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Envelopes containing suspicious powder were sent through the mail to at least seven locations in Manhattan, primarily Wells Fargo banks, in an apparent May Day protest, police officials said.
"This is a reminder that you are not in control," said a message that arrived with the envelopes. "Just in case you needed some incentive to stop working we have a little surprise for you. Think fast you have seconds."
Four of the seven samples have tested negative so far. The envelopes apparently contained corn starch.
Police believe the suspicious envelopes were mailed by militants from within the Occupy Wall Street movement.
Labor, immigration and Occupy Wall Street activists are planning protests for "May Day," May 1, which also is known as international workers' day. The intent is to show the "1 percent" what life without the working class' "99 percent" would be like.
Chris Goodney/Bloomberg/Getty ImagesPedestrians pass a Wells Fargo & Co. bank... View Full Size Chris Goodney/Bloomberg/Getty ImagesPedestrians pass a Wells Fargo & Co. bank branch in New York, Oct. 15, 2011.
San Francisco-based Wells Fargo may have been singled out for the white powder mailings because about half of a key dozen Occupy Wall Street members have backgrounds in Oakland, San Francisco and Berkeley, and similar incidents occurred in California earlier this week, police sources said.
In the New York cases, the envelopes mainly appear to have reached low-level workers at the bank branches.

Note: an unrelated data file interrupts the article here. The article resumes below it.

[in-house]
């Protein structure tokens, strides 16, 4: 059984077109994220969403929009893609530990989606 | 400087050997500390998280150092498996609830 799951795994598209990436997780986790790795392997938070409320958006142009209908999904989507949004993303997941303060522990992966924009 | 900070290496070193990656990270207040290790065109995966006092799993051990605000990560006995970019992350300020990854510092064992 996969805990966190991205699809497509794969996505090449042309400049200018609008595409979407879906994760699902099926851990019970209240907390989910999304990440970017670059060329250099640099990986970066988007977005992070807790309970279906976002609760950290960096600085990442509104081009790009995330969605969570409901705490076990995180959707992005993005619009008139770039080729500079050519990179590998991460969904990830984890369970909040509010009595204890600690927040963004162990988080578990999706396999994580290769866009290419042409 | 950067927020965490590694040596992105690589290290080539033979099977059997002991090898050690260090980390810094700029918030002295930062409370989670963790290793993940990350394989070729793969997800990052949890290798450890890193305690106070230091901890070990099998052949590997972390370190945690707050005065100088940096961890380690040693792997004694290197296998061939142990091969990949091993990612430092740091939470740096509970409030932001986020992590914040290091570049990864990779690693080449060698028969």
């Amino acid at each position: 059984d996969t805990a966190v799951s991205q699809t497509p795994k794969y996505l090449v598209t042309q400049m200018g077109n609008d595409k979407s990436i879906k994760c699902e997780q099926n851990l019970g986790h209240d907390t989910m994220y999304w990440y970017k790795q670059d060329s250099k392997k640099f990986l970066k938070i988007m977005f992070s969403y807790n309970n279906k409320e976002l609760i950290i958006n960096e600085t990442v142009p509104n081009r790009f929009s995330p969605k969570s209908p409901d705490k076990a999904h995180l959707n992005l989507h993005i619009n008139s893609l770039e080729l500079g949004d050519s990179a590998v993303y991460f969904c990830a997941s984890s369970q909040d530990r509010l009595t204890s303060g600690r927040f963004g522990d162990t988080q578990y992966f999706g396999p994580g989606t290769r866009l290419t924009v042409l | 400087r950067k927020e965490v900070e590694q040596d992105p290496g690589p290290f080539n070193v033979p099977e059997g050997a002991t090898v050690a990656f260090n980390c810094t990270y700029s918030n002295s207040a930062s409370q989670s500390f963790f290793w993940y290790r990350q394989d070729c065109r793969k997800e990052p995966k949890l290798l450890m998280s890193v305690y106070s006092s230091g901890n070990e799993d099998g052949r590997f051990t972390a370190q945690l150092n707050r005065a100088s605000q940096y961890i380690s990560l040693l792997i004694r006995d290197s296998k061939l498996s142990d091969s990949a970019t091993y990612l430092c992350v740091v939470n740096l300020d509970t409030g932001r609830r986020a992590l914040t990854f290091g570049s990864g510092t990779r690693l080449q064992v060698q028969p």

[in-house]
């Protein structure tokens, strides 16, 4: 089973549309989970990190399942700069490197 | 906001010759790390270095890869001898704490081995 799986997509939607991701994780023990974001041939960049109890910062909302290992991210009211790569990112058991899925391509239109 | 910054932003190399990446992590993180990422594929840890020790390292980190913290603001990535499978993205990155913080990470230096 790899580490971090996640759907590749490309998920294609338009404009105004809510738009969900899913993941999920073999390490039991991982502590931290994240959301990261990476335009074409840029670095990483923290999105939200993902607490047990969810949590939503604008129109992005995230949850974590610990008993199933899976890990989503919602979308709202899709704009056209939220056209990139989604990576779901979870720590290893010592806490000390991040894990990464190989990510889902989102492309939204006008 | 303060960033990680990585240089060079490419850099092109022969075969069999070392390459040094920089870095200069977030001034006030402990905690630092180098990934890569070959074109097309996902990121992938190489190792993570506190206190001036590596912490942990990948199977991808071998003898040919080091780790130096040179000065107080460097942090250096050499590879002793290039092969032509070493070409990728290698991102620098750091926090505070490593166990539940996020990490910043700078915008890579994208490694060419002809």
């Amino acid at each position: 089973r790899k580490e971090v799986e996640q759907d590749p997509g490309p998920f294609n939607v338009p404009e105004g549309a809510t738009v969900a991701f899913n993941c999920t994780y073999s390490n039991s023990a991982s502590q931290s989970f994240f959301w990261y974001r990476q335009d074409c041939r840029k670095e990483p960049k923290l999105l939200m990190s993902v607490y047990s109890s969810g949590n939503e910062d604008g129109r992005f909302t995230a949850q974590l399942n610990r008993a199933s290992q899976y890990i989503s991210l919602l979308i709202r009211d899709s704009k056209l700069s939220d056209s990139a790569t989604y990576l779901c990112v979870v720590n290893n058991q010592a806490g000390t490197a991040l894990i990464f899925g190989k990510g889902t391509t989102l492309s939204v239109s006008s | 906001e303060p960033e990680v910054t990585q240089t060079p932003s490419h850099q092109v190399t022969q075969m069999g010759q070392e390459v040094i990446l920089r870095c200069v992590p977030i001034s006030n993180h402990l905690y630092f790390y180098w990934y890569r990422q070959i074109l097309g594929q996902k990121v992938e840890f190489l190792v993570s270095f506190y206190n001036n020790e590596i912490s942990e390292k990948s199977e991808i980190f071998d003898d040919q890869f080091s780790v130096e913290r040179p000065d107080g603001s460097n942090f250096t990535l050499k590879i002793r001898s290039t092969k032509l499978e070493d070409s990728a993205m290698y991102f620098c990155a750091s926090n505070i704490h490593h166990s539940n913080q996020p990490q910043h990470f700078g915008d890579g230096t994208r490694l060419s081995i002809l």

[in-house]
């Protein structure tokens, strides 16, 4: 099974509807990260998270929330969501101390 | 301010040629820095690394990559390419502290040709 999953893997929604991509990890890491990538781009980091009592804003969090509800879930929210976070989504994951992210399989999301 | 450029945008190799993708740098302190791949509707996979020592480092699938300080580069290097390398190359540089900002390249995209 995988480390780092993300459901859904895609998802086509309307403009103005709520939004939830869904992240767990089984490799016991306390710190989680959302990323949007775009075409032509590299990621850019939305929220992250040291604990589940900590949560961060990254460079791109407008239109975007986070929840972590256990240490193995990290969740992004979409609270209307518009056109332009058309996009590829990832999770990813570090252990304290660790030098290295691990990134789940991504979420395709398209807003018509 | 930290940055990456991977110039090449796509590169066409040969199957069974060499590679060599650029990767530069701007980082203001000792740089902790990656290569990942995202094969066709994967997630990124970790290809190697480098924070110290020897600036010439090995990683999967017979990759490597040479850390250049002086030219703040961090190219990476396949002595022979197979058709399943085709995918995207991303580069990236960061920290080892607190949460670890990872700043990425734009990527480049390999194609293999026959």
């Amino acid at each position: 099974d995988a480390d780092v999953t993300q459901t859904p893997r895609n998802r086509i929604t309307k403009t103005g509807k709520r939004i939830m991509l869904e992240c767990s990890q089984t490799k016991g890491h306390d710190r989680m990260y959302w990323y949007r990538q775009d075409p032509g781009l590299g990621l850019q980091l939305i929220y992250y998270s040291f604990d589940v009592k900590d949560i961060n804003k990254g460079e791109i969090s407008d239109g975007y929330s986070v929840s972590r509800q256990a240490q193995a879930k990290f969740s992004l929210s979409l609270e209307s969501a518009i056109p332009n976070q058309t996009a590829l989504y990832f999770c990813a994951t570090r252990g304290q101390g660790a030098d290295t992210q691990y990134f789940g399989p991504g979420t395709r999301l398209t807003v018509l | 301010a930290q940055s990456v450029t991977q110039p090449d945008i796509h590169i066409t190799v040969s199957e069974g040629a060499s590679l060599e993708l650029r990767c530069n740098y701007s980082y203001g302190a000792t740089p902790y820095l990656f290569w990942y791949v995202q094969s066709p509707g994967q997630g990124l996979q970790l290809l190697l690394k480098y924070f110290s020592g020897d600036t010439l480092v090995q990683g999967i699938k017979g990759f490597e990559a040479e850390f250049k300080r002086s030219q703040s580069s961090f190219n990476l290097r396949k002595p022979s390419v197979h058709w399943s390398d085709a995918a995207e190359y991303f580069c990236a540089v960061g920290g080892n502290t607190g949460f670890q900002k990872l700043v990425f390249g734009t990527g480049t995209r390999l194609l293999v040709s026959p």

"Apparently the message was aimed at the mail room workers among the '99 percent,'" New York police spokesman Deputy Commissioner Paul Browne told ABC News.
The envelopes, intended for May Day delivery, arrived at the banks early.
"They underestimated the efficiency of the U.S. Postal Service," one official said.
Occupy Wall Street threatens to block New York-area tunnels and bridges in the morning in an effort to keep commuters from arriving at work, police officials said. They also have urged pickets at "99 locations," an obviously symbolic number.
The Occupy movement has identified 30 to 40 locations, including banks, where they intend to block entrances, officials said.
There will be a significant amount of police officers on duty to counter the protests, though police officials did not give specific numbers on the planned deployment. The day shift is the largest of three tours, with a minimum of 7,000 officers routinely on duty and the ability to hold the overnight shift for coverage.
An additional large number of officers will be on duty for a labor march slated for 5:30 p.m. That march has for several years been a peaceful event by organized labor.
In Los Angeles, officials said 2,500 police will be on duty for the May Day events, and there will be a command center with nearly 100 officers.
I agree with Gil. These types of actions give those in power more ammunition to paint those who want True Change as terrorist and a threat to American citizens. This will just tighten the "big brother" noose. I also believe that these too can also be false flag events by the government or by those who sell detection devices and services to scan mail.
Those companies have made tens of millions of dollars checking the mail for Congress.
Besides that not only did the senders underestimate the postal service but they obviously have never worked in the corporate world. Those to whom the mail was addressed don't open their own mail. It is done in the mail room and the only ones who would be hurt if the powder was real would be those who are just trying to make a living.
Why is my BS alarm going off again about this white powder report? Sounds like a false flag to arrest the protestors as terrorists..You know never get a trial and all.
had the same thought myself, MrChillydogWooHoo. but even if not, it just takes ONE loony-tune to make the sane people look bad!